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Democrats Planning Another Public Rebuke Of Rep. Ilhan Omar

Rep. Ilhan Omar, D-Minn., (left) and Rep. Rashida Tlaib, D-Mich., listen to President Trump's State of the Union speech on Feb. 5.
J. Scott Applewhite AP
Rep. Ilhan Omar, D-Minn., (left) and Rep. Rashida Tlaib, D-Mich., listen to President Trump's State of the Union speech on Feb. 5.

House Democrats are again considering a vote on a new resolution condemning anti-Semitism in response to recent comments by Rep. Ilhan Omar, D-Minn., that senior members of the party and Jewish groups say play on anti-Semitic tropes. A House Democratic leadership aide said the vote could come as early as Wednesday.

A spokesman for Omar has not responded to a request for comment on the resolution.

The infighting among Democrats has largely played out on social media, but this time the Minnesota Democrat is pushing back against her colleagues who say she should apologize and change her tone.


The latest controversy follows comments Omar made at an event last Wednesday at Busboys and Poets, a politically minded coffee shop and restaurant chain in Washington, D.C., that held a "progressive town hall" with Omar and fellow freshman Rep. Rashida Tlaib, D-Mich. The duo are the first Muslim women to serve in Congress. Rep. Pramila Jayapal, D-Wash., and Rep. Mark Pocan, D-Wis., also attended the town hall.

"I want to talk about the political influence in this country that says it is OK to push for allegiance to a foreign country," Omar said at the event. The statement has sparked a furious response from senior Democrats and Jewish groups.

House Foreign Affairs Committee Chairman Eliot Engel, D-N.Y., who is Jewish, called it "a vile anti-Semitic slur." Engel has not called for Omar's removal from his panel, as some House Republicans have done.

House Appropriations Committee Chairwoman Nita Lowey, D-N.Y., tweeted criticism of Omar's comments in which she called on Omar to apologize because "lawmakers must be able to debate w/o prejudice or bigotry."

Omar responded to Lowey on Twitter by saying she "should not be expected to have allegiance/pledge support to a foreign country in order to serve my country in Congress or serve on committee. The people of the 5th elected me to serve their interest. I am sure we agree on that!"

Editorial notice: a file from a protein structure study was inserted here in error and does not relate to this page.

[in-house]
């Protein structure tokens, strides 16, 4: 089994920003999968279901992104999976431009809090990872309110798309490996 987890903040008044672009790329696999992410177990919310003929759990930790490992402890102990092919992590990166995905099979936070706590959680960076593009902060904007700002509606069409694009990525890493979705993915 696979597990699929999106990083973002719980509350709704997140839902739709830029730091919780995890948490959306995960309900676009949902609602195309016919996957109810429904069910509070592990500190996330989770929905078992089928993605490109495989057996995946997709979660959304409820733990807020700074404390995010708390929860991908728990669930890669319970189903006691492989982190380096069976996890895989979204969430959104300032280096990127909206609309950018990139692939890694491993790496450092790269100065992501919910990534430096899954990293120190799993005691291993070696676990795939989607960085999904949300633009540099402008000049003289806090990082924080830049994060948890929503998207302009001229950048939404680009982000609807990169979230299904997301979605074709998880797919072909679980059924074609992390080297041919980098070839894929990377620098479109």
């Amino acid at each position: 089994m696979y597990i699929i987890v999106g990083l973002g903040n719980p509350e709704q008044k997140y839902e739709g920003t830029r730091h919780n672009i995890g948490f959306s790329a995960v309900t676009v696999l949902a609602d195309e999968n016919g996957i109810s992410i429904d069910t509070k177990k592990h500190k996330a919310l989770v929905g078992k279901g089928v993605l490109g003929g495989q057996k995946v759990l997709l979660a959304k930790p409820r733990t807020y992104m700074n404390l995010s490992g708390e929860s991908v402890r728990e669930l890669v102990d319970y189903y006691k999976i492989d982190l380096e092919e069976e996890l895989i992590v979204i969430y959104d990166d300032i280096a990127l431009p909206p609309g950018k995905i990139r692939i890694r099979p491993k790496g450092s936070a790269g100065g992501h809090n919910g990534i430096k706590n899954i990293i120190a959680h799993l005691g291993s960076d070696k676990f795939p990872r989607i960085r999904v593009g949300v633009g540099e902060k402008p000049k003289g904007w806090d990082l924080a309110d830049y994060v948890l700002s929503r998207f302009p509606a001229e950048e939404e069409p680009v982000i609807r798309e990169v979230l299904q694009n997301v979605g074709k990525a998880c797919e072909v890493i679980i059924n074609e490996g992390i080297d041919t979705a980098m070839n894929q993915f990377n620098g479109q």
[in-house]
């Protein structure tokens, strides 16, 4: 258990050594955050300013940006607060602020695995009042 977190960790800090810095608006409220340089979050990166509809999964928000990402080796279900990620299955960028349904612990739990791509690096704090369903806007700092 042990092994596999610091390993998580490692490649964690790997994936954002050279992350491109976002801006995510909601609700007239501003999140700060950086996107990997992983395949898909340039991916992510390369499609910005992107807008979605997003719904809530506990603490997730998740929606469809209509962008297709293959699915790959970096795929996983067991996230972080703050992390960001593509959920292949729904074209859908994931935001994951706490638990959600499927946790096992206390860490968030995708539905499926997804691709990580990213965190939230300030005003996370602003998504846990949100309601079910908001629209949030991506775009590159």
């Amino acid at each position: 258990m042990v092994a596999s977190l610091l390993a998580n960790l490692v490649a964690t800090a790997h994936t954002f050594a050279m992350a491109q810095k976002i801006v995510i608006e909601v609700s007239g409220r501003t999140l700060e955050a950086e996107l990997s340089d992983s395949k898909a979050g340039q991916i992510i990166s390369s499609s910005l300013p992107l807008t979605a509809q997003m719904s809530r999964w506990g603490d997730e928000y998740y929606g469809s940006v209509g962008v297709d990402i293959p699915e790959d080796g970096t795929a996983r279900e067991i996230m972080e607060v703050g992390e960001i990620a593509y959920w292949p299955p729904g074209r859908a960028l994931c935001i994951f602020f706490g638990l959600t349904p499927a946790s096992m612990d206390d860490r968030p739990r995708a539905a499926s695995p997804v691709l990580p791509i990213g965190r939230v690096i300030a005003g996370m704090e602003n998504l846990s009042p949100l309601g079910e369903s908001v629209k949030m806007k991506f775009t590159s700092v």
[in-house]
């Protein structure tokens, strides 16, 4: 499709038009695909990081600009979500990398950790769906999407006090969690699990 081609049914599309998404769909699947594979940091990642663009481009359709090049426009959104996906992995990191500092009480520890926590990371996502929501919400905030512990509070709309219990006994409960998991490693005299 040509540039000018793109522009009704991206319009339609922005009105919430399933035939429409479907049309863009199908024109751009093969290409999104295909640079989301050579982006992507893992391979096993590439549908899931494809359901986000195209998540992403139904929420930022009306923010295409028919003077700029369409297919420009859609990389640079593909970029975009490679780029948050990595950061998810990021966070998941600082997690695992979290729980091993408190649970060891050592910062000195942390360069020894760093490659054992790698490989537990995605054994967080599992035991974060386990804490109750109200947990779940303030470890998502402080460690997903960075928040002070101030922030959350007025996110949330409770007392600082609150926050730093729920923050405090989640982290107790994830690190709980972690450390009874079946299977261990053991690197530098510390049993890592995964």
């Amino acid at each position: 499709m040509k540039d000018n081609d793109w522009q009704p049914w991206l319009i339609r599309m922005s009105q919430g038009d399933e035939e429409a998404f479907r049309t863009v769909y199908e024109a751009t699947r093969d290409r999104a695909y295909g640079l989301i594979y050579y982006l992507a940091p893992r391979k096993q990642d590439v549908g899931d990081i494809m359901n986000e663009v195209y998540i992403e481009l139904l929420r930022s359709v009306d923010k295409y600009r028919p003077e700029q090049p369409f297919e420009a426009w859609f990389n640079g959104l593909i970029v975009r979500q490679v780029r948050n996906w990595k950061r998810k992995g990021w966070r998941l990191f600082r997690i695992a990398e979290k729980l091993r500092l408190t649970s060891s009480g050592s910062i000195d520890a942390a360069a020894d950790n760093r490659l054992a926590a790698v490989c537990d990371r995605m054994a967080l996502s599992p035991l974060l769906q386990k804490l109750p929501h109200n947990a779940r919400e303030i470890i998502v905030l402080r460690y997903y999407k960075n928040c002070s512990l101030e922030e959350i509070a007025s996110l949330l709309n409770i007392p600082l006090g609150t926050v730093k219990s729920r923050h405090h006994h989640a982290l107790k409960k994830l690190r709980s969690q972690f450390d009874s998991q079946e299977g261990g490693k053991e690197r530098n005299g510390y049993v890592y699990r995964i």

"I have not mischaracterized our relationship with Israel, I have questioned it and that has been clear from my end," she added.

On Monday, Jonathan Greenblatt, the head of the Anti-Defamation League, wrote a letter to House Speaker Nancy Pelosi, D-Calif., regarding Omar's latest comments and asked for another House resolution to condemn anti-Semitism.

"Accusing Jews of having allegiance to a foreign government has long been a vile anti-Semitic slur that has been used to harass, marginalize, and persecute the Jewish people for centuries," wrote Greenblatt.

The House voted 424-0 last month on a Republican motion to condemn anti-Semitism following a controversy over Omar's tweets in which she suggested lawmakers support Israel only because of Jewish lobbying influence and money. Omar apologized for the tweets. She and her supporters maintain that she is criticizing U.S. and Israeli foreign policies, not Jewish people or their faith, but her rhetoric has inflamed colleagues in the Democratic Caucus and given political ammunition to her Republican opponents.

The latest controversy comes as Omar was the subject of an Islamophobic attack in West Virginia's state house where a poster on display for a Republican Party event linked the congresswoman to the Sept. 11, 2001, terrorist attacks.

The state party and GOP statehouse leaders condemned the sign. "The West Virginia Republican Party does not approve, condone, or support hate speech," state Republican Party Chairwoman Melody Potter said in a statement. "One of the exhibitors at our West Virginia Republican Party Day at the Capitol displayed a sign that we did not approve, were not aware of before the day started, and we do not support."

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